One is inclined to believe that Antoninus Pius’ ‘unremarkable’ reign owes itself more to efficient administration than dullness on the emperor’s part. If Marcus Aurelius eulogy in the Meditations is any indication, Pius espoused a sense of stability and predicatability similar to Dwight D. Eisenhower. The sources stress above all else his generous and merciful personality, recalling the Trajanic civilitas. According to Dio, the epithet Pius derived from the emperor’s insistence that the Senate deify Hadrian despite his temperamental deterioration after the death of his lover Alcinous in 130 A.D. Furthermore, he pardoned those who had been destined for execution under Hadrian’s rule. Aelius Aristides’ panegyric may sound toady to modern ears, but something can be said for the sources’ uniformity in lauding this emperor. His foreign policy included several minor successes, including the extension of Rome’s British frontiers to the Firth of Forth and the successful assignment of leaders to the Quadi and the Armenians. Thus Antoninus emerges from the pages of history as the prototypical Burkean statesman, one who transmitted the institution over which he was placed intact to his successors.

Of the ‘Five Good Emperors,’ Marcus Aurelius encountered the most adversity. Therefore his association, via Edward Gibbon, with the happiest state of human history, if not wholly accurate, is nonetheless impressive for being debatable at all. His ascension was greeted by a Parthian invasion of Armenia and the Cappadocian governor’s inability to quell it. Sending his adoptive brother and co-emperor Lucius Verus east in 163 A.D., Marcus ultimately found a successful general in Avidius Cassius, who advanced even past the northern Tigris. Yet returning troops would in 165 A.D. carry back to Rome a devastating plague. Estimates for the death toll involved range from 2% to 20% of the imperial population during Marcus’ reign. Compounding these problems was the southwesterly migration of Germanic tribes, a movement that pushed the Marcomanni and the Quadi into Roman territory. Between 166 and 180 A.D., Marcus fought  a series of perilous campaigns along the Danube, one of which resulted in the siege of Aquelia, the first time Italy had been invaded since the assault of the Cimbri had been turned back by Marius in the late second century B.C. Finally, in 175 A.D., Marcus’ erstwhile general Avididius Cassius led a revolt in the East, encouraged-perhaps-by Marcus’ wife Faustina. For all this, Marcus still managed to forge an imperial ideology and facilitate the expansion of Greek philosophy during the 2nd century A.D. He erected a column similar to Trajan’s, upon which his ultimate pacification of the Dacians was portrayed as the triumph of Romanness over barbarism. This theme is echoed in his famous equestrian statue, under which it is thought a conquered Dacian used to cower. In addition to writing a diary that took on philosophical importance in its own right, Marcus also endowed four chairs in the Hellensitic schools of philosophy at Athens, picking up where Hadrian left of re patronage of the arts. Finally, he transmitted imperial authority intact to his son Commodus, whose decadence would delve the Empire once more into civil war at the end of the second century A.D. If Marcus Aurelius did not do a ‘good’ job, he did the best job he-or anyone-might have done. What Churchill called the ‘grievous inquest of History’ must pass him over unscathed.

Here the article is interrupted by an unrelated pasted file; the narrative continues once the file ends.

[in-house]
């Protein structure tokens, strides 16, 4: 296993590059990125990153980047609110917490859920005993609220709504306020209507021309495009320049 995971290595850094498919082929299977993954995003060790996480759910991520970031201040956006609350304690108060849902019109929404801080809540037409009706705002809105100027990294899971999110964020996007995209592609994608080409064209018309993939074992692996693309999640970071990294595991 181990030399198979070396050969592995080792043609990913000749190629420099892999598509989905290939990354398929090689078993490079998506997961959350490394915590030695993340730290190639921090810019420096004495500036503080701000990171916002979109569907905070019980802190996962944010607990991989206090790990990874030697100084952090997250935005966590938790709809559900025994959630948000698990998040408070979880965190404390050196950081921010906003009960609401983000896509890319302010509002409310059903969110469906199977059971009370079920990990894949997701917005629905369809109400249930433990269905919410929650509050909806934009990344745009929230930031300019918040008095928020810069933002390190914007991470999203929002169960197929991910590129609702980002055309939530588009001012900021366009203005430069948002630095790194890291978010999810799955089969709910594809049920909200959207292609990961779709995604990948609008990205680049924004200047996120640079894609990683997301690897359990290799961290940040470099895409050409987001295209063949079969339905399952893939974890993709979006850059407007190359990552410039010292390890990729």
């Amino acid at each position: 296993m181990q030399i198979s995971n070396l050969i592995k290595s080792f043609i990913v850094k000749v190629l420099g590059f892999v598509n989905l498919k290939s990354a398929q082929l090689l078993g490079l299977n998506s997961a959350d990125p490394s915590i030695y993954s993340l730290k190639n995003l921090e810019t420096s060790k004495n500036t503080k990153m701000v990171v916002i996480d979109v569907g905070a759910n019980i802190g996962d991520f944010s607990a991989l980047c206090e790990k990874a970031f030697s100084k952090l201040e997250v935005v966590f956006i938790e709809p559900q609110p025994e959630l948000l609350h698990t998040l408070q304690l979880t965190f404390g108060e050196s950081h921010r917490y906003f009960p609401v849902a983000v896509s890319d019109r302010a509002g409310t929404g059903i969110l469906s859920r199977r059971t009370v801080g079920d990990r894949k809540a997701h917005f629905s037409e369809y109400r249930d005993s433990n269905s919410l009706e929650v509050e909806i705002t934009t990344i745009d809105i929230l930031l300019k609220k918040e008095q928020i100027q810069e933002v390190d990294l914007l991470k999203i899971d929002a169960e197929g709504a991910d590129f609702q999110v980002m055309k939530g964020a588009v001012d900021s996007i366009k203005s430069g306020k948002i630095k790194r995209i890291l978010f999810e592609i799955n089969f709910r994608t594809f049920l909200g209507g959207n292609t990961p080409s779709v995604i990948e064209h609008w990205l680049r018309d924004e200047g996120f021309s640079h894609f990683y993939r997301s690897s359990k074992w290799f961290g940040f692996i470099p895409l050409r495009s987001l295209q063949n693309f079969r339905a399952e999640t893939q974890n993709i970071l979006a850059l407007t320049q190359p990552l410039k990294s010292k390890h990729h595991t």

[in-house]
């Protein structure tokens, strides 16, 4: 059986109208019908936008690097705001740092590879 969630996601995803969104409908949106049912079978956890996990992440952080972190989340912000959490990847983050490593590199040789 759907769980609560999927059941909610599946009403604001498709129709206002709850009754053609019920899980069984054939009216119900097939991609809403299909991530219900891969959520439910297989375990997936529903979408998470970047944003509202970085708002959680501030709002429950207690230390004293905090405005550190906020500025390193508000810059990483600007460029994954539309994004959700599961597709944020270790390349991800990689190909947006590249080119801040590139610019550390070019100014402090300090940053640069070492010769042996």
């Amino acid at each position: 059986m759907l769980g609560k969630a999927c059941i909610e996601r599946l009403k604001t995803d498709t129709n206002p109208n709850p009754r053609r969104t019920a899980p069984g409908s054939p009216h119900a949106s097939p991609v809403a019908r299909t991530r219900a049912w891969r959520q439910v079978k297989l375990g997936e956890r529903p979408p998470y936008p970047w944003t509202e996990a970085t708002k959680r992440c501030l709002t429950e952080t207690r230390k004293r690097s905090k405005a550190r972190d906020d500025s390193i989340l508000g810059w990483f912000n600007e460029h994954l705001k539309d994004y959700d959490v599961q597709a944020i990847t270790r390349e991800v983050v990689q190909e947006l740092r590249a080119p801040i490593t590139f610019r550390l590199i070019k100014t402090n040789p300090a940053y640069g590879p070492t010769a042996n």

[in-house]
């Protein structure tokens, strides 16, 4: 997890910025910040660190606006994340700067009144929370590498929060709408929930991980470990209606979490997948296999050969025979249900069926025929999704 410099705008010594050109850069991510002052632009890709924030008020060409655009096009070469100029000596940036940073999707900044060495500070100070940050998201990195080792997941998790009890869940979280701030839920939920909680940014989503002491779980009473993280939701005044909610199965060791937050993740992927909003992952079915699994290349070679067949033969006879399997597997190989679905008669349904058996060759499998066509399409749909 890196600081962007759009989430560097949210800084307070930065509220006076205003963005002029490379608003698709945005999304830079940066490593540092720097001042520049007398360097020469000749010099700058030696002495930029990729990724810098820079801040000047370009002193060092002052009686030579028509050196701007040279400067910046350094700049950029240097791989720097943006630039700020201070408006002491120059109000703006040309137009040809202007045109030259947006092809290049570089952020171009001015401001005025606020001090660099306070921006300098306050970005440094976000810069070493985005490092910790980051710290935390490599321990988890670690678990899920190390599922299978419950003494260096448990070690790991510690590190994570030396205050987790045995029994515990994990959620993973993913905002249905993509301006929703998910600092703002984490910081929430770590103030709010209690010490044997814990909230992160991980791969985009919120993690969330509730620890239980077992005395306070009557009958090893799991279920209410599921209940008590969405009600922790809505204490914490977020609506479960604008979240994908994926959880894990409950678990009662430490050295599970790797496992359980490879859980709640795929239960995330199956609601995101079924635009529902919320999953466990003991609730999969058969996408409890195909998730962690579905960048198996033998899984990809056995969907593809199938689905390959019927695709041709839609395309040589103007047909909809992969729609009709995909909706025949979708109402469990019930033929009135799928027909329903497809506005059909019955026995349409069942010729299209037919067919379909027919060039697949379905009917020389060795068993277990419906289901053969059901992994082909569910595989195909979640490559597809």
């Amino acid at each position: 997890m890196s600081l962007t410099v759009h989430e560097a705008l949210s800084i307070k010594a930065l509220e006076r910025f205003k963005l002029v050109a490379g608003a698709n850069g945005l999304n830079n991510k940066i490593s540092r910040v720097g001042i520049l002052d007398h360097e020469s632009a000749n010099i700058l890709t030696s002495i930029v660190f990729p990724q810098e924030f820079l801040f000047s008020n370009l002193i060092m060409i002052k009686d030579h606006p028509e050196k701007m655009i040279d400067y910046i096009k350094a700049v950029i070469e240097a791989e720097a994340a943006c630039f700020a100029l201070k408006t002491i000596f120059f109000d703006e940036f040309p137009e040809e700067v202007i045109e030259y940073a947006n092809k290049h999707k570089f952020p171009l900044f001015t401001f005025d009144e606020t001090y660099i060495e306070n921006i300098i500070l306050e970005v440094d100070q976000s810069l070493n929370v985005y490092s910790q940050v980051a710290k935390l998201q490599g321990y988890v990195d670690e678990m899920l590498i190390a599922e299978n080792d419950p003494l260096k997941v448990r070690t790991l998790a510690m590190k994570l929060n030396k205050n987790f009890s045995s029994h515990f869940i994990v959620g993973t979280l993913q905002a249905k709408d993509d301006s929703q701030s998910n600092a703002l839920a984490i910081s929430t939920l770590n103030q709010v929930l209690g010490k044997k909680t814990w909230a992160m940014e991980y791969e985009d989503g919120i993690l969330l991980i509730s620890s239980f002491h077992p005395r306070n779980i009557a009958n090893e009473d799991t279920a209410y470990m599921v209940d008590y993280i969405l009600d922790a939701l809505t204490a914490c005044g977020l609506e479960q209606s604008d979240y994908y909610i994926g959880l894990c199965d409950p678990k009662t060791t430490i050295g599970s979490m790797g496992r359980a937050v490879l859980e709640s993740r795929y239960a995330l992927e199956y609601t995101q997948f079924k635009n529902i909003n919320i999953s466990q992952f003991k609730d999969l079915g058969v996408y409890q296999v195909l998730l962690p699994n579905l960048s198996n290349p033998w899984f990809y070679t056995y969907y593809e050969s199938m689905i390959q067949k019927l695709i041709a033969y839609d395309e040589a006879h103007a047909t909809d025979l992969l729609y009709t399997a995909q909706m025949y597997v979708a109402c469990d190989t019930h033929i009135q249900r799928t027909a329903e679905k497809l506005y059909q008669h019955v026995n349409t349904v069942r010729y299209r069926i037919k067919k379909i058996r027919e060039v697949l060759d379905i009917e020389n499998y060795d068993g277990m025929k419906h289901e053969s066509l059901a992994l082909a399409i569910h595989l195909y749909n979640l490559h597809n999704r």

The picture of the ‘Five Good Emperors’ that develops from the sources we have-and it is a hazy one, to be sure-is one of five rulers overseeing the expansion and cultural improvement of an empire in the face of dramatic difficulties. We rightly view Gibbon’s enthusiasm as elitism run amok. We should not, however, make the mistake of allowing the pendulum to swing to far in the other direction. The ‘Five Good Emperors’ each did the noblest thing that a man placed in a position of authority can do: they did what they could.